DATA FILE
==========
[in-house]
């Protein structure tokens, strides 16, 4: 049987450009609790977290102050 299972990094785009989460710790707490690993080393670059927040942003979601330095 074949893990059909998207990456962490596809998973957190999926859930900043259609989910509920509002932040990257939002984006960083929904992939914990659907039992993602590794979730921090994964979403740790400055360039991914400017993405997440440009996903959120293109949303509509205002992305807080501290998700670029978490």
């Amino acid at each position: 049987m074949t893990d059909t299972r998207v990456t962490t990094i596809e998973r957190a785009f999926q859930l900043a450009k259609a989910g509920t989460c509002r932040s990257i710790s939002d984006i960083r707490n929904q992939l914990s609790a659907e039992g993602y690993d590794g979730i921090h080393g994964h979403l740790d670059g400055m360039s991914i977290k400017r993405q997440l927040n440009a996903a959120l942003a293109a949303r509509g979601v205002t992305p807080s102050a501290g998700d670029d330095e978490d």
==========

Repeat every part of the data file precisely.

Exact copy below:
[in-house]
């Protein structure tokens, strides 16, 4: 049987450009609790977290102050 299972990094785009989460710790707490690993080393670059927040942003979601330095 074949893990059909998207990456962490596809998973957190999926859930900043259609989910509920509002932040990257939002984006960083929904992939914990659907039992993602590794979730921090994964979403740790400055360039991914400017993405997440440009996903959120293109949303509509205002992305807080501290998700670029978490």
């Amino acid at each position: 049987m074949t893990d059909t299972r998207v990456t962490t990094i596809e998973r957190a785009f999926q859930l900043a450009k259609a989910g509920t989460c509002r932040s990257i710790s939002d984006i960083r707490n929904q992939l914990s609790a659907e039992g993602y690993d590794g979730i921090h080393g994964h979403l740790d670059g400055m360039s991914i977290k400017r993405q997440l927040n440009a996903a959120l942003a293109a949303r509509g979601v205002t992305p807080s102050a501290g998700d670029d330095e978490d």